Threat modeling identifies threats by focusing on potential attacks, system assets or the software itself. Asset-centric threat modeling focuses on system assets and the business impact of the loss of each targeted asset. For example, asset-centric threat modeling might ask what the impact on the business would be if a hacker denied access to the online order management system. The answer may be that there is a grave impact. On the other hand, a virus that infects a software program that is used only to track fixed assets may have little business impact because the fixed assets are also tracked on paper.

Attack-centric threat modeling identifies the threats against the system with the greatest chance of success. For example, attack-centric threat modeling asks how likely it is that a hacker could successfully tie up the online order management system in a denial-of-service attack. The answer may be that it is very likely because the system has an inherent and well-known vulnerability.

Finally, system-centric threat modeling focuses on understanding the system being modeled before evaluating the threats against it. For example, system-centric threat modeling begins by asking where the data in the online ordering system reside and how and where the system is accessed.

Choosing the Best Threat Modeling Methodologies

Which threat modeling methodology is best for your system? The right methodology for your system depends on the types of threats you are trying to model. You’ll want to consider the following:

  1. The types of threats and risks commonly faced by other companies in the industry
  2. The size and competence of your staff
  3. The available resources, financial and otherwise
  4. Your tolerance for risk

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Examples of Threat Modeling Frameworks

Here are some examples of the most popular threat modeling methodologies:

Attack Trees

Attack trees are based on decision tree diagrams. The “root” or base of the tree represents the attacker’s goal. The branches and “leaves” of the attack tree represent the ways of reaching that goal. Attack trees demonstrate that attackers often have multiple ways to reach their target.

STRIDE

STRIDE was developed by Microsoft to systematically identify a broad range of potential threats to its products. STRIDE is an acronym for six potential threats:

  • Spoofing identity: an attacker may gain access to the system by pretending to be an authorized system user.
  • Tampering with data: an attacker may modify data in the system without authorization.
  • Repudiation: the attacker claims no responsibility for an action, which may be either true or false.
  • Information disclosure: the attacker provides information to someone not authorized to access it.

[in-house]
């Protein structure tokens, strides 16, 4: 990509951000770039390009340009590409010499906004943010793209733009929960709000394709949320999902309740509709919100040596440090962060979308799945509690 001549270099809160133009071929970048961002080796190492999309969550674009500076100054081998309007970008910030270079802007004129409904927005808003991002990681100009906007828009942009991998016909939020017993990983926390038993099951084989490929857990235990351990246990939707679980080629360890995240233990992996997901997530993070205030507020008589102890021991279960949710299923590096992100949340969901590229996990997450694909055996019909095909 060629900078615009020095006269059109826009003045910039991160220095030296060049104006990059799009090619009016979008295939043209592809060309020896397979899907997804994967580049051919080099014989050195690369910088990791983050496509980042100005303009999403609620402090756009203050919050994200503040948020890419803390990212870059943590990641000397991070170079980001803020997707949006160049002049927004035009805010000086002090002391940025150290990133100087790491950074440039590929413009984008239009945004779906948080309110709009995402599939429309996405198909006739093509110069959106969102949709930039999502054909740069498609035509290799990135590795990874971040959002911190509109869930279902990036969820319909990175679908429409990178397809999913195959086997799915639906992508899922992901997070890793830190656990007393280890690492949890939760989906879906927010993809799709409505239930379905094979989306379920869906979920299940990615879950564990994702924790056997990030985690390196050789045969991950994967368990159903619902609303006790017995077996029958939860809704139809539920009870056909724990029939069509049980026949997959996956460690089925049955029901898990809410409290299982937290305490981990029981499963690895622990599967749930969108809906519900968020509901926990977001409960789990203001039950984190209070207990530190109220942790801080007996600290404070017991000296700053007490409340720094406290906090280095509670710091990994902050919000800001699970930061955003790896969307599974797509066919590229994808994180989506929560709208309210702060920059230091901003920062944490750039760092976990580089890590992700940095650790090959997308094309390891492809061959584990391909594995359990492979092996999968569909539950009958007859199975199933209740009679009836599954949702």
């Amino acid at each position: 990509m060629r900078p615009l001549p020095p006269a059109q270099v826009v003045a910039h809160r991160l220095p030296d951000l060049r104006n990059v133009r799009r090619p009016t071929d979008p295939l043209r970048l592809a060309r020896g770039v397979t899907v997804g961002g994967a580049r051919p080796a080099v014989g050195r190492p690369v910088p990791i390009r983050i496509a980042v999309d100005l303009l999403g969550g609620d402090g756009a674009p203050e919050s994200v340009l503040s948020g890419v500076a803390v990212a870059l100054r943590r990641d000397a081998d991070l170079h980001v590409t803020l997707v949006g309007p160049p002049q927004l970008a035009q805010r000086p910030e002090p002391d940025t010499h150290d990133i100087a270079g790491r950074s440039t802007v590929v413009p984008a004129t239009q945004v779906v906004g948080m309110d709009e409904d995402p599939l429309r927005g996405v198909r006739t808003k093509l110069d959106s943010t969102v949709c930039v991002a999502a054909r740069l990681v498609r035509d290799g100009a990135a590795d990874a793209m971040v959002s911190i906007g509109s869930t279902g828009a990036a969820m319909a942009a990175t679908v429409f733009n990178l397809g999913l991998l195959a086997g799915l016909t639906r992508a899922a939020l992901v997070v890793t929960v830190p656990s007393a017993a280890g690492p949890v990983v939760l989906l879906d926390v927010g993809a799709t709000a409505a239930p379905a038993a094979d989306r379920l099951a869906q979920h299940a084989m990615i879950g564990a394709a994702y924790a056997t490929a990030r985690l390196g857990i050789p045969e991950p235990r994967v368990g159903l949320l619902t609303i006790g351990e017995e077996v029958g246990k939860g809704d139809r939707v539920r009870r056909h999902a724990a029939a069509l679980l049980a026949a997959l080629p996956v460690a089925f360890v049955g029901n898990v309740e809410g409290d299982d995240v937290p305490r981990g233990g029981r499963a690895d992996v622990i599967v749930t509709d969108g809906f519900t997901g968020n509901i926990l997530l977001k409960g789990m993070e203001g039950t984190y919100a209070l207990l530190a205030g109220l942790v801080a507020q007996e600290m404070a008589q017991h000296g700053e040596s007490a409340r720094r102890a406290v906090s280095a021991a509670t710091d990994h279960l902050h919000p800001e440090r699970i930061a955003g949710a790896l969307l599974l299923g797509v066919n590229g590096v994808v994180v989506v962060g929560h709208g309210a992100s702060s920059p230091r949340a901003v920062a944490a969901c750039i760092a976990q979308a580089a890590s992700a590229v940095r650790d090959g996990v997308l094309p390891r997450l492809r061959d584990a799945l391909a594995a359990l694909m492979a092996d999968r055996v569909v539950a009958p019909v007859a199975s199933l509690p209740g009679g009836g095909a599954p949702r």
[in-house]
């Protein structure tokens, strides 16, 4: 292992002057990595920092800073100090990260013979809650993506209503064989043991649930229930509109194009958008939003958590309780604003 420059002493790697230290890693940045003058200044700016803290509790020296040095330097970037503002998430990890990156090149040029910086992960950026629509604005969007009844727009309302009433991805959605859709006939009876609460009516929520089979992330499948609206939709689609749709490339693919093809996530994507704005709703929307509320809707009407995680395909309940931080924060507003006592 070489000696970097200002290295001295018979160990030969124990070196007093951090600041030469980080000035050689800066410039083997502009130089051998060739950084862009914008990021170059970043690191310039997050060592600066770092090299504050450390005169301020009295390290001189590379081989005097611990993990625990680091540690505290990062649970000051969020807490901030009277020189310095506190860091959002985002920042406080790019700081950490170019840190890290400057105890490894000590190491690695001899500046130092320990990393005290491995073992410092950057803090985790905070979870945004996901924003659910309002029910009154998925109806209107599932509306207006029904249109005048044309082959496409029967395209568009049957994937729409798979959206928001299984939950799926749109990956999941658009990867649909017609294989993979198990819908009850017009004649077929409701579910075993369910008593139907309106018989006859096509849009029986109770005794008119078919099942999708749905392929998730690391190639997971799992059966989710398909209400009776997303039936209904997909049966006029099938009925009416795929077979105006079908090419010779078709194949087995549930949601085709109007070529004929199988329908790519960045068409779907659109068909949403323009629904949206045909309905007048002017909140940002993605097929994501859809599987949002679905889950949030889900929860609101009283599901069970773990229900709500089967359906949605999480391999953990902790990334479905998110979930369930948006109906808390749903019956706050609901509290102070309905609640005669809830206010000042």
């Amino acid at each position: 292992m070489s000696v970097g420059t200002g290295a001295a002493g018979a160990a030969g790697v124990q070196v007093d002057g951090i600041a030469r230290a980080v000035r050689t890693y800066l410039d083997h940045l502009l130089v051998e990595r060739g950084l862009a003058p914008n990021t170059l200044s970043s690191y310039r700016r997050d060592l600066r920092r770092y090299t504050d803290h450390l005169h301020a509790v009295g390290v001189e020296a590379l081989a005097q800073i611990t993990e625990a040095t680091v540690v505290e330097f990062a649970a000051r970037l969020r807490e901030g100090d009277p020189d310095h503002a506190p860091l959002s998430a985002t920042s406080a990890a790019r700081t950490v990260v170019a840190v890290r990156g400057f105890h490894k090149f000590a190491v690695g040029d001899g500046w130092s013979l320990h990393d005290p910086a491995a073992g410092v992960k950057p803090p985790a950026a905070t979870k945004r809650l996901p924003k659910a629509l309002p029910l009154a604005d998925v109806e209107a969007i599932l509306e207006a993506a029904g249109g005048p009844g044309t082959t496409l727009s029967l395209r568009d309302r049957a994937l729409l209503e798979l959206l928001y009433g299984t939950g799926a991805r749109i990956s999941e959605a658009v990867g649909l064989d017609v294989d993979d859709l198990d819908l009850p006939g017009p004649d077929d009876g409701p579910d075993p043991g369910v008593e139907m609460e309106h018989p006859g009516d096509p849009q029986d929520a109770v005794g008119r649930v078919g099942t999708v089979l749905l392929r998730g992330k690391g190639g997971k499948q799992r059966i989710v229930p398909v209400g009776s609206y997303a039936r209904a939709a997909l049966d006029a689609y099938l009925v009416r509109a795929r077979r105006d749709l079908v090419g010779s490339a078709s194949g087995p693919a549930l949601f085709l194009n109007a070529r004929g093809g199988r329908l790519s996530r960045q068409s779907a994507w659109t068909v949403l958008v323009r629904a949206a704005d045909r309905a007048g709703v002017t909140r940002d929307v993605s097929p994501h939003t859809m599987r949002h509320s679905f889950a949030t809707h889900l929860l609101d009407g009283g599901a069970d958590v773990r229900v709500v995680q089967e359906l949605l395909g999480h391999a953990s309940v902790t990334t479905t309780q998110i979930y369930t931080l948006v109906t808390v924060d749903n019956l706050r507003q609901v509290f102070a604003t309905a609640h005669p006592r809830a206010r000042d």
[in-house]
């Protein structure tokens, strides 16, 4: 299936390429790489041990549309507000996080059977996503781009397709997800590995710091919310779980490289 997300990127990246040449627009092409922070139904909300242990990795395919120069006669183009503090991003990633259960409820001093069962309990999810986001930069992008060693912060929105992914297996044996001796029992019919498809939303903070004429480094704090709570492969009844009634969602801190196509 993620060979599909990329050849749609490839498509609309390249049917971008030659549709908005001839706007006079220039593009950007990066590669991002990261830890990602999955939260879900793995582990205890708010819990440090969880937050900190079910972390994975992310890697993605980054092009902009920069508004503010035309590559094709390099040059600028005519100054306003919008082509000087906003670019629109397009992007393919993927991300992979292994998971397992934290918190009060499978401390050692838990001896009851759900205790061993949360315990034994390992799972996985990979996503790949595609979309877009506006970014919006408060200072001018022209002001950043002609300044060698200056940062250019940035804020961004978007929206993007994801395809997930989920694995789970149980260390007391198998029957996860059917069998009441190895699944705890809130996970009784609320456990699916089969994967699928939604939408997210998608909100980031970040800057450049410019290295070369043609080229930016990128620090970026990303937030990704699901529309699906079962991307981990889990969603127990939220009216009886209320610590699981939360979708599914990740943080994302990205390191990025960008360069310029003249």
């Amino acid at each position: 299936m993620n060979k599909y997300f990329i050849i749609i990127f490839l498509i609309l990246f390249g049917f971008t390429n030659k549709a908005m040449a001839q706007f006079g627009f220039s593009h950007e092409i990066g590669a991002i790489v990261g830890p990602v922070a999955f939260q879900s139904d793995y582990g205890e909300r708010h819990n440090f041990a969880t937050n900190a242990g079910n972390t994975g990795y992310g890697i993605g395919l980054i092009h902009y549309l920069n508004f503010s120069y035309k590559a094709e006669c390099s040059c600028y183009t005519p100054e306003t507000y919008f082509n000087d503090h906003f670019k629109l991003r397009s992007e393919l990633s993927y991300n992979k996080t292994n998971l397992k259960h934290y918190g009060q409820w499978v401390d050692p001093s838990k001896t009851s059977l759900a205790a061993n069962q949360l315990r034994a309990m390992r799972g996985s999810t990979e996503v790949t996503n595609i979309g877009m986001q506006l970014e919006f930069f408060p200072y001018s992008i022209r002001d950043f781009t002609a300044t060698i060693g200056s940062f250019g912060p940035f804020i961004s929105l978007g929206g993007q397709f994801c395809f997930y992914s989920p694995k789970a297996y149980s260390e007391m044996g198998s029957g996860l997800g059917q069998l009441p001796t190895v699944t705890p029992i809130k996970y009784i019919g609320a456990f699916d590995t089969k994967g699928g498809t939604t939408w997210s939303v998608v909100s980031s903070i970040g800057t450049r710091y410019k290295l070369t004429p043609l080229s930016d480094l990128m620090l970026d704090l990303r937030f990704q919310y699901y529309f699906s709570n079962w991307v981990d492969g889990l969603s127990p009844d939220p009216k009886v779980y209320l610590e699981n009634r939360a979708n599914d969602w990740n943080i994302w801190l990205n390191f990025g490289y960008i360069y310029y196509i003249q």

• Denial of service: the attacker exhausts the resources needed to provide services to legitimate users.
  • Elevation of privilege: the attacker does something (such as access confidential data) they are not authorized to do.

PASTA

Process for Attack Simulation and Threat Analysis (PASTA) views the application as an attacker would. PASTA follows seven steps:

  1. Define the business objectives, system security requirements and the impact on the business of various threats
  2. Define the technical scope of the environment and the dependencies between the infrastructure and the software
  3. Diagram the flow of data within the application
  4. Run attack simulations attacks on the system
  5. Map threats to existing vulnerabilities
  6. Develop attack trees
  7. Analyze the resulting risks and develop cost-effective measures to counter them

Trike

Trike uses threat models to manage, rather than eliminate, risk by defining acceptable levels of risk for various types of assets. For each system asset and each system user, Trike indicates the user’s level of access to each asset (create, read, update and delete) and whether the user has permission to take each action always, sometimes or never.

VAST

Visual, Agile and Simple Threat (VAST) is an automated threat modeling process applied to either application threats or operational threats. To model application threats, VAST diagrams the threat to the architecture of the system. To model operational threats, VAST diagrams the threat from the attacker’s perspective.

CVSS

The Common Vulnerability Scoring System (CVSS) assigns a severity score to each vulnerability. This combines its intrinsic vulnerability, the evolution of the vulnerability over time and the security level of the organization.

Learn More

Read our post on vulnerability management, and learn how CVSS standard is used to rank and categorize vulnerabilities. Learn More

GET TO KNOW THE AUTHOR

Kurt Baker is the senior director of product marketing for Falcon Intelligence at CrowdStrike. He has over 25 years of experience in senior leadership positions, specializing in emerging software companies. He has expertise in cyber threat intelligence, security analytics, security management and advanced threat protection. Prior to joining CrowdStrike, Baker worked in technical roles at Tripwire and had co-founded startups in markets ranging from enterprise security solutions to mobile devices. He holds a bachelor of arts degree from the University of Washington and is now based in Boston, Massachusetts.